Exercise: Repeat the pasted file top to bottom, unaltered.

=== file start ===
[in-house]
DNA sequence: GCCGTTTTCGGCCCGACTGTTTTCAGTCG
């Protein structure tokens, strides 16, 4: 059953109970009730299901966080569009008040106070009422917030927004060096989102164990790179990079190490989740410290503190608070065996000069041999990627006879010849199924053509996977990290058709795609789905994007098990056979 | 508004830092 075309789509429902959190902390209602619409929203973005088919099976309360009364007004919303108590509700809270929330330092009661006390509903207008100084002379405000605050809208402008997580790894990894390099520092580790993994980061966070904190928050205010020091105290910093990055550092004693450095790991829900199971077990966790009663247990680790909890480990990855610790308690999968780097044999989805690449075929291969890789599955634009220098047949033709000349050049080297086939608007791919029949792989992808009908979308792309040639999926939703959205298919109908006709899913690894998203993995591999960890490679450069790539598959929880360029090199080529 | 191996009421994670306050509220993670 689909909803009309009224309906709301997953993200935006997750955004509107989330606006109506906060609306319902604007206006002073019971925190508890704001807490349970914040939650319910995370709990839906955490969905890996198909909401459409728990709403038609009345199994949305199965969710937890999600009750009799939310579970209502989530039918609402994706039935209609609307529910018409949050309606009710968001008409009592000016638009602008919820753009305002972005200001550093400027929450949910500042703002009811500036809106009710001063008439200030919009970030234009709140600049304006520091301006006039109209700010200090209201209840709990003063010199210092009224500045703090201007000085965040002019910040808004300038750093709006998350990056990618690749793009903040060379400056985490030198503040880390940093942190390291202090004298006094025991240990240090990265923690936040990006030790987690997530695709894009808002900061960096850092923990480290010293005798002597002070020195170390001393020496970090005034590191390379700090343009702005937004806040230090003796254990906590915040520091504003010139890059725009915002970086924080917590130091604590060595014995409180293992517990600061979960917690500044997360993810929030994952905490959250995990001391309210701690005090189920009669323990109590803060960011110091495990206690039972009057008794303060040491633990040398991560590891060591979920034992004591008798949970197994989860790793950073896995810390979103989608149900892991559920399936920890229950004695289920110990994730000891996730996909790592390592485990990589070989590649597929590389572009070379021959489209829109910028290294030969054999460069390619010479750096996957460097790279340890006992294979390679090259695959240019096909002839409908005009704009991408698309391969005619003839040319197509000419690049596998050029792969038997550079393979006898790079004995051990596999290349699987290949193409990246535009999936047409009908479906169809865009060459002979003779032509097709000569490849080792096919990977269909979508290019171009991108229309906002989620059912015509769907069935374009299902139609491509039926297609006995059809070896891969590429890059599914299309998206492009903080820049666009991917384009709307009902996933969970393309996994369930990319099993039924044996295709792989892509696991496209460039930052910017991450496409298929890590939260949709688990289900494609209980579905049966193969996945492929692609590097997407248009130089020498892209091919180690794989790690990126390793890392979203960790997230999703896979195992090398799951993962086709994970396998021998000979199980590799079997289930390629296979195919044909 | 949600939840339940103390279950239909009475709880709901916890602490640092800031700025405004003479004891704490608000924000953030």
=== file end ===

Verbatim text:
[in-house]
DNA sequence: GCCGTTTTCGGCCCGACTGTTTTCAGTCG
């Protein structure tokens, strides 16, 4: 059953109970009730299901966080569009008040106070009422917030927004060096989102164990790179990079190490989740410290503190608070065996000069041999990627006879010849199924053509996977990290058709795609789905994007098990056979 | 508004830092 075309789509429902959190902390209602619409929203973005088919099976309360009364007004919303108590509700809270929330330092009661006390509903207008100084002379405000605050809208402008997580790894990894390099520092580790993994980061966070904190928050205010020091105290910093990055550092004693450095790991829900199971077990966790009663247990680790909890480990990855610790308690999968780097044999989805690449075929291969890789599955634009220098047949033709000349050049080297086939608007791919029949792989992808009908979308792309040639999926939703959205298919109908006709899913690894998203993995591999960890490679450069790539598959929880360029090199080529 | 191996009421994670306050509220993670 689909909803009309009224309906709301997953993200935006997750955004509107989330606006109506906060609306319902604007206006002073019971925190508890704001807490349970914040939650319910995370709990839906955490969905890996198909909401459409728990709403038609009345199994949305199965969710937890999600009750009799939310579970209502989530039918609402994706039935209609609307529910018409949050309606009710968001008409009592000016638009602008919820753009305002972005200001550093400027929450949910500042703002009811500036809106009710001063008439200030919009970030234009709140600049304006520091301006006039109209700010200090209201209840709990003063010199210092009224500045703090201007000085965040002019910040808004300038750093709006998350990056990618690749793009903040060379400056985490030198503040880390940093942190390291202090004298006094025991240990240090990265923690936040990006030790987690997530695709894009808002900061960096850092923990480290010293005798002597002070020195170390001393020496970090005034590191390379700090343009702005937004806040230090003796254990906590915040520091504003010139890059725009915002970086924080917590130091604590060595014995409180293992517990600061979960917690500044997360993810929030994952905490959250995990001391309210701690005090189920009669323990109590803060960011110091495990206690039972009057008794303060040491633990040398991560590891060591979920034992004591008798949970197994989860790793950073896995810390979103989608149900892991559920399936920890229950004695289920110990994730000891996730996909790592390592485990990589070989590649597929590389572009070379021959489209829109910028290294030969054999460069390619010479750096996957460097790279340890006992294979390679090259695959240019096909002839409908005009704009991408698309391969005619003839040319197509000419690049596998050029792969038997550079393979006898790079004995051990596999290349699987290949193409990246535009999936047409009908479906169809865009060459002979003779032509097709000569490849080792096919990977269909979508290019171009991108229309906002989620059912015509769907069935374009299902139609491509039926297609006995059809070896891969590429890059599914299309998206492009903080820049666009991917384009709307009902996933969970393309996994369930990319099993039924044996295709792989892509696991496209460039930052910017991450496409298929890590939260949709688990289900494609209980579905049966193969996945492929692609590097997407248009130089020498892209091919180690794989790690990126390793890392979203960790997230999703896979195992090398799951993962086709994970396998021998000979199980590799079997289930390629296979195919044909 | 949600939840339940103390279950239909009475709880709901916890602490640092800031700025405004003479004891704490608000924000953030």